Skip Navigation

Link to  the National Institutes of Health  
The Science of Drug Abuse and Addiction from the National Institute on Drug Abuse Archives of the National Institute on Drug Abuse web site
Go to the Home page
   

Home > Past Science Meetings    

Promoting State Research on Using Financing and Payment Mechanisms
To Improve Prevention Programs and Treatment Services



Bethesda North Marriott Hotel Conference Center
Bethesda, MD
November 20-21, 2006

NIDA Organizer(s):
Sarah Q. Duffy, Ph.D., Thomas F. Hilton, Ph.D., Aleta Meyer, Ph.D., Belinda Sims, Ph.D., Redonna Chandler, Ph.D., and Elizabeth Robertson, Ph.D.

Meeting Purpose and Intent:

The meeting had two goals:

  1. For the principal investigators to meet with NIDA and SAMHSA officials to review results from and progress on their R21 grants under RFA DA-05-002 Enhancing State Capacity To Foster Adoption Of Science-Based Practices and offer grantees information to support future success.
  2. To promote the submission of high-quality R01 applications from State Officials working together with researchers.

Although the meeting focused on the need for, feasibility of, and best way to accomplish research on using financing and payment mechanisms to enhance the quality of the services provided by the substance abuse prevention and treatment delivery systems, other subjects related to the implementation of evidenced-based practices were also discussed.

Meeting Outcome:

Dr. Wilson Compton, Director of NIDA's Division of Epidemiology, Services, and Prevention Research (DESPR) welcomed participants to this meeting.

State principal investigators (PIs) and research project directors (PDs) provided brief progress reports on their studies, followed by an open forum to discuss lessons learned so far from the program. Participants found that:

  • Partnerships between the State and researchers can be productive and the State grantee mechanism substantially facilitated these partnerships.
  • Early inclusion of prevention program providers and treatment clinicians in the research process is essential to the feasibility, quality, and practical relevance of the project.
  • The IRB/informed consent process is complex and will take time. Multiple IRBs and multiple consent forms may be required, although there are ways to streamline the process.
  • Turnover in staff and facilities is a reality that needs to be accounted for in research resources requests and timelines, and dealt with in research designs and estimation methods.

There were two plenary sessions. Kenneth D. Stark, M.Ed., MBA, presented how he has successfully used research and data to influence policy and practice in Washington State. Dr. Constance Horgan presented a review of the research literature on the effects of purchasing mechanisms designed to promote quality in the broader health care and other sectors.

Sessions were held on three topics: Financing evidence-based practices, pay for performance, and pre-planning for sustainability of evidence-based programs. In each case prevention and treatment researchers presented the relevant research in their respective fields and provided their ideas for future research. These ideas were discussed first by Single State Agency prevention and treatment representatives and then by the entire group.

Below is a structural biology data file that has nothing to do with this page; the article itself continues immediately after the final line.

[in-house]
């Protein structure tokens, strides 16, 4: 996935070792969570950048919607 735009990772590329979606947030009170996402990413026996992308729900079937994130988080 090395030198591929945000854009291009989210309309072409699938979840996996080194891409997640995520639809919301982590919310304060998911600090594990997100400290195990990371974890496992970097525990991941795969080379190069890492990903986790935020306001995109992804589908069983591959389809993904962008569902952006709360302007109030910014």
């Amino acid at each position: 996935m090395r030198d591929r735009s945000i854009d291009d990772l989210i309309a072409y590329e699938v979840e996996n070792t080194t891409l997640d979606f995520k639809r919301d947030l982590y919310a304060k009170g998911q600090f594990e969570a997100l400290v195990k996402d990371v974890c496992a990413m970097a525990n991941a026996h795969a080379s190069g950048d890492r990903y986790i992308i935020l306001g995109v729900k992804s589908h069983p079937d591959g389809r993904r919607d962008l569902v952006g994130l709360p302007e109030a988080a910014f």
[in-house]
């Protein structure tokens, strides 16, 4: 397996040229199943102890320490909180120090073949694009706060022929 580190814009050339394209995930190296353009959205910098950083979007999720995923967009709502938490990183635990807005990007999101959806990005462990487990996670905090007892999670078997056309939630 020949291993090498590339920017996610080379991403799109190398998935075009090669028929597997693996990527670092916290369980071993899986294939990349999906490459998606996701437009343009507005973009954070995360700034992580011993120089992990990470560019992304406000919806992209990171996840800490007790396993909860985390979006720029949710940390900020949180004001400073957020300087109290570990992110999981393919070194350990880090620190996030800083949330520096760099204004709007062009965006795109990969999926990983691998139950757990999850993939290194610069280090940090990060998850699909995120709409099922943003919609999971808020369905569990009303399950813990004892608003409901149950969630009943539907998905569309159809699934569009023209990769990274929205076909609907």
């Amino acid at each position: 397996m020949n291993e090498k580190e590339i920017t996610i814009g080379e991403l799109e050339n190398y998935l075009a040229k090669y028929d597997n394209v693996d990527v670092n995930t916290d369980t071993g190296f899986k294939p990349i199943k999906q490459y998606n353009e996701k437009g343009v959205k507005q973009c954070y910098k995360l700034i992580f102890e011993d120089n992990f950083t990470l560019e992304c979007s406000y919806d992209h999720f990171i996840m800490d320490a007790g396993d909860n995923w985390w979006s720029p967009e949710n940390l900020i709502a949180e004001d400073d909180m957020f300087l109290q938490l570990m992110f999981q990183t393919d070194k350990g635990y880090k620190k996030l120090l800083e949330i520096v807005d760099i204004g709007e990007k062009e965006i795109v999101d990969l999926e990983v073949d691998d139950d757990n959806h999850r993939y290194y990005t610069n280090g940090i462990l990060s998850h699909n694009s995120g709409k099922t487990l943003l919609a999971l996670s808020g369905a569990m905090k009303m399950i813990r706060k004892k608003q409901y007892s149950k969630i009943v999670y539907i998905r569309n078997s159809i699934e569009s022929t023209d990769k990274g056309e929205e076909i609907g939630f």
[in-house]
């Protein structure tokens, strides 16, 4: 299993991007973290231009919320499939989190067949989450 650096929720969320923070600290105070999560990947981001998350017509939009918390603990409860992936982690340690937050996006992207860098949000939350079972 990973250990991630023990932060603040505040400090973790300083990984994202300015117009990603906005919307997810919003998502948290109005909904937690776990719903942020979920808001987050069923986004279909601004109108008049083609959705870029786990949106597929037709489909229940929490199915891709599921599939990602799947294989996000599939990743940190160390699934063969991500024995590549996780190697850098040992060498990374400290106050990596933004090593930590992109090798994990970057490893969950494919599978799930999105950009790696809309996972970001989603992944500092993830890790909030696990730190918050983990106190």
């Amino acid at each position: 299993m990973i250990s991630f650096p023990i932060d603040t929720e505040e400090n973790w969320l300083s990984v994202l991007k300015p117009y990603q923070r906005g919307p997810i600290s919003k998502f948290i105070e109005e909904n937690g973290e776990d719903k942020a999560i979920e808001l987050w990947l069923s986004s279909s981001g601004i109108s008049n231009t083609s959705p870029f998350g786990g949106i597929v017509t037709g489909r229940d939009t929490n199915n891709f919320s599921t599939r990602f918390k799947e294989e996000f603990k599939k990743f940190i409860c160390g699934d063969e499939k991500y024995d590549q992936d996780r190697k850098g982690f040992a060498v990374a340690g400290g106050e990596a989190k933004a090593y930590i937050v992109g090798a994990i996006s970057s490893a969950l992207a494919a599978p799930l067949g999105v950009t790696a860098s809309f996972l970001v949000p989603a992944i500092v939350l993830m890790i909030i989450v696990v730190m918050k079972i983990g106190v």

Finally, State representatives and associated researchers presented concepts for future research and received feedback on their ideas, possible designs, and existing research in their topic areas.

Brief Description of Resulting Publications:

None planned

Attendees:

Wilson Compton, Director, NIDA Division of Epidemiology, Services, & Prevention Research
Redonna Chandler, Chief, NIDA Services Research Branch
Sarah Duffy, program official, NIDA Services Research Branch
Tom Hilton, program official NIDA Services Research Branch
Elizabeth Robertson, Chief, NIDA Prevention Research Branch
Belinda Sims, program official NIDA Prevention Research Branch
Aleta Meyer, program official NIDA Prevention Research Branch
Augie Diana, program official NIDA Prevention Research Branch
Linda Fulton, SAMHSA
Suzanne Le Menestral, US Department of Agriculture
Caroline Crocoll, US Department of Agriculture
Johsua Martin - PI, Texas
Dick Spence - PD, Texas
Frank McCorry - PI, New York
Susan Brandau - PD, New York
Jack Kemp - PI, Delaware
Deni Carise - PD, Delaware
Linda Frisman - PI, Connecticut
Wendy Ulaszek - PD, Connecticut
Linda Becker - PI, Washington
Laura Hill - PD, Washington
Flo Stein - PI, North Carolina
Wei Li Fang - PD, North Carolina
Bill Rusinko, Maryland
Douglas Young - PD, Maryland
John Ernst, New York
Don Maestas, New Mexico
Jennifer Morone, New York
Lauren Siembab, Connecticut
Connie Smith, Kentucky
Brian Bumbarger, Pennsylvania State University
Connie Horgan, Brandeis University
Phyllis Panzano, Decision Support Services, Inc.
Jody Sindelar, Yale
Jayme Delano, University of Maryland





Archive Home | Accessibility | Privacy | FOIA (NIH) | Current NIDA Home Page
National Institutes of Health logo_Department of Health and Human Services Logo The National Institute on Drug Abuse (NIDA) is part of the National Institutes of Health (NIH) , a component of the U.S. Department of Health and Human Services. Questions? See our Contact Information. . The U.S. government's official web portal